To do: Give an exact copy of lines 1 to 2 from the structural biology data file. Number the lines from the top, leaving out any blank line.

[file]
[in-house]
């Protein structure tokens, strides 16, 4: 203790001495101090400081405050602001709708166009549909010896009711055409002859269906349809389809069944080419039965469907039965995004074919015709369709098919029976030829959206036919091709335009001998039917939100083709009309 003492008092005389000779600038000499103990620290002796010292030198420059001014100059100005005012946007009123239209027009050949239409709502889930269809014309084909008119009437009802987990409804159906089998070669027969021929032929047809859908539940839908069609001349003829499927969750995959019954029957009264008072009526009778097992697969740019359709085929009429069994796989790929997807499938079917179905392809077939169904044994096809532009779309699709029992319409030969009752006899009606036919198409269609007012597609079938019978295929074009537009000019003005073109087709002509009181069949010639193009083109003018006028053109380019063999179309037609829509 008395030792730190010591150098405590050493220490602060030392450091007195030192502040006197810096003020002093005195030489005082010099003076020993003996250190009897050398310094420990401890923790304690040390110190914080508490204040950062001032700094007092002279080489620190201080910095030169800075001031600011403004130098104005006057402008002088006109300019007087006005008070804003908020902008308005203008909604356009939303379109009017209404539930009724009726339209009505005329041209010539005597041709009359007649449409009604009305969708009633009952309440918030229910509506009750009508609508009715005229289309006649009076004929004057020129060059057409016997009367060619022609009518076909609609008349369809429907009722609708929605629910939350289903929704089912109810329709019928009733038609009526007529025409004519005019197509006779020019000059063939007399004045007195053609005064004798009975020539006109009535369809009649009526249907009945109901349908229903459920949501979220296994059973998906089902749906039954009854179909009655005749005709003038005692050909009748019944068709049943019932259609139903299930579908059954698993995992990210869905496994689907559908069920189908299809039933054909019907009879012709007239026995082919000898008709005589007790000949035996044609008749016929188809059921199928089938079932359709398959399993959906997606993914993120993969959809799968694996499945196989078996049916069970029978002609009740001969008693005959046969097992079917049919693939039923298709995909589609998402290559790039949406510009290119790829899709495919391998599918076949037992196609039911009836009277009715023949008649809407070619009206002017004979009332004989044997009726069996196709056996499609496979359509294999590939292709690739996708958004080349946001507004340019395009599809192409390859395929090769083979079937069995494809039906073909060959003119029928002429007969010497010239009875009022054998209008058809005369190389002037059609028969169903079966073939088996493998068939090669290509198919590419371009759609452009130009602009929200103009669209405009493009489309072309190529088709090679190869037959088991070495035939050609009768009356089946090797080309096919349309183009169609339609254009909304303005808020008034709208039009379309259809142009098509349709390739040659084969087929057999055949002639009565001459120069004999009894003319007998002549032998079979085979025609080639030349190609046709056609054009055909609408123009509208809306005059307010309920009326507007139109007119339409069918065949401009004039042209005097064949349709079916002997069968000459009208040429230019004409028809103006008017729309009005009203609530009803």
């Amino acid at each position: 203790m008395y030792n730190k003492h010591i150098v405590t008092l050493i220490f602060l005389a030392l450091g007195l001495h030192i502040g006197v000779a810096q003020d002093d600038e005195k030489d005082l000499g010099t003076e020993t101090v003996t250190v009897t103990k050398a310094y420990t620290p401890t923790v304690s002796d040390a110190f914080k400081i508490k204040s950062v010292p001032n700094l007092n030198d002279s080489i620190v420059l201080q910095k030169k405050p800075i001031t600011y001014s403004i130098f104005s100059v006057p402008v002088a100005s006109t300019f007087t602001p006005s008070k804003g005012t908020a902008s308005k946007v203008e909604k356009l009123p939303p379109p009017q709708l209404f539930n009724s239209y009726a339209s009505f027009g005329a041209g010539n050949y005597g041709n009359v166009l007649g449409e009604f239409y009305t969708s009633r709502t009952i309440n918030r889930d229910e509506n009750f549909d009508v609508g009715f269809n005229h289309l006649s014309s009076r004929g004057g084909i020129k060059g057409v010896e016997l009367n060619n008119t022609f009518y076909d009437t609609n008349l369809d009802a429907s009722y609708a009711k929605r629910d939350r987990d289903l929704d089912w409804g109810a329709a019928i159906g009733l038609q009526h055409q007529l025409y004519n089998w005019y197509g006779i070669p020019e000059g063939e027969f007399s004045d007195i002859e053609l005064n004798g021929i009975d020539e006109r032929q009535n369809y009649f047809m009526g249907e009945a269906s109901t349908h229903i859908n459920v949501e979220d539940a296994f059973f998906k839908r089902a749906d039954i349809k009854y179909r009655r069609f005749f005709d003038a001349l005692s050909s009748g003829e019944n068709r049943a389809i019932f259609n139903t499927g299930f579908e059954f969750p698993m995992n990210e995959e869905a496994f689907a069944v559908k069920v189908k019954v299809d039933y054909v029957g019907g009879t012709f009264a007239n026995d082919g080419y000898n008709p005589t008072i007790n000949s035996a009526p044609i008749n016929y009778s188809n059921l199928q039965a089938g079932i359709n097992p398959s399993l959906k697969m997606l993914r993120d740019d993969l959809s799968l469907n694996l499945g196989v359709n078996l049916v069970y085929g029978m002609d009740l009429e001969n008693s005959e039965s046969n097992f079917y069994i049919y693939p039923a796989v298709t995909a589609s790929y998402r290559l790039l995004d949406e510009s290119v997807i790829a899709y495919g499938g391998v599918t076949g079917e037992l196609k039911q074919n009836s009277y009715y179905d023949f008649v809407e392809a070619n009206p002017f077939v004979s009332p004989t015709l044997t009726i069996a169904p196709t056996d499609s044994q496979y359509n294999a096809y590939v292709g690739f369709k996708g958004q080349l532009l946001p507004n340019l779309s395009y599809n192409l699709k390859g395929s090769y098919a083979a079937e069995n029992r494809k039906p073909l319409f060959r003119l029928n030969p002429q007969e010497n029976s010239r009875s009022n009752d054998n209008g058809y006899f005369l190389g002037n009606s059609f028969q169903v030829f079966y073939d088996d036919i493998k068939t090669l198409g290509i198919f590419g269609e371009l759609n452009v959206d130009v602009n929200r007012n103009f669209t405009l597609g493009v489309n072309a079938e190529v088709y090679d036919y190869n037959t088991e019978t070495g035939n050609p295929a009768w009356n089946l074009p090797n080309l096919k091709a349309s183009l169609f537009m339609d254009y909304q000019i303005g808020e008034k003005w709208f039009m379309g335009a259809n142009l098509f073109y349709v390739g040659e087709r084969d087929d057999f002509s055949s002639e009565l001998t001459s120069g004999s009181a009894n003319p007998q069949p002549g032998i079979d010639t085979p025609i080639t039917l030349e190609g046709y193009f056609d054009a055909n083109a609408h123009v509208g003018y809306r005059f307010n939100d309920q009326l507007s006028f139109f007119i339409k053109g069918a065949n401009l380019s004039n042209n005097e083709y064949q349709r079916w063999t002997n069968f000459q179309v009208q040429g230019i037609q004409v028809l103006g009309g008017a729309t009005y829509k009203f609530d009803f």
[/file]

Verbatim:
[in-house]
């Protein structure tokens, strides 16, 4: 203790001495101090400081405050602001709708166009549909010896009711055409002859269906349809389809069944080419039965469907039965995004074919015709369709098919029976030829959206036919091709335009001998039917939100083709009309 003492008092005389000779600038000499103990620290002796010292030198420059001014100059100005005012946007009123239209027009050949239409709502889930269809014309084909008119009437009802987990409804159906089998070669027969021929032929047809859908539940839908069609001349003829499927969750995959019954029957009264008072009526009778097992697969740019359709085929009429069994796989790929997807499938079917179905392809077939169904044994096809532009779309699709029992319409030969009752006899009606036919198409269609007012597609079938019978295929074009537009000019003005073109087709002509009181069949010639193009083109003018006028053109380019063999179309037609829509 008395030792730190010591150098405590050493220490602060030392450091007195030192502040006197810096003020002093005195030489005082010099003076020993003996250190009897050398310094420990401890923790304690040390110190914080508490204040950062001032700094007092002279080489620190201080910095030169800075001031600011403004130098104005006057402008002088006109300019007087006005008070804003908020902008308005203008909604356009939303379109009017209404539930009724009726339209009505005329041209010539005597041709009359007649449409009604009305969708009633009952309440918030229910509506009750009508609508009715005229289309006649009076004929004057020129060059057409016997009367060619022609009518076909609609008349369809429907009722609708929605629910939350289903929704089912109810329709019928009733038609009526007529025409004519005019197509006779020019000059063939007399004045007195053609005064004798009975020539006109009535369809009649009526249907009945109901349908229903459920949501979220296994059973998906089902749906039954009854179909009655005749005709003038005692050909009748019944068709049943019932259609139903299930579908059954698993995992990210869905496994689907559908069920189908299809039933054909019907009879012709007239026995082919000898008709005589007790000949035996044609008749016929188809059921199928089938079932359709398959399993959906997606993914993120993969959809799968694996499945196989078996049916069970029978002609009740001969008693005959046969097992079917049919693939039923298709995909589609998402290559790039949406510009290119790829899709495919391998599918076949037992196609039911009836009277009715023949008649809407070619009206002017004979009332004989044997009726069996196709056996499609496979359509294999590939292709690739996708958004080349946001507004340019395009599809192409390859395929090769083979079937069995494809039906073909060959003119029928002429007969010497010239009875009022054998209008058809005369190389002037059609028969169903079966073939088996493998068939090669290509198919590419371009759609452009130009602009929200103009669209405009493009489309072309190529088709090679190869037959088991070495035939050609009768009356089946090797080309096919349309183009169609339609254009909304303005808020008034709208039009379309259809142009098509349709390739040659084969087929057999055949002639009565001459120069004999009894003319007998002549032998079979085979025609080639030349190609046709056609054009055909609408123009509208809306005059307010309920009326507007139109007119339409069918065949401009004039042209005097064949349709079916002997069968000459009208040429230019004409028809103006008017729309009005009203609530009803």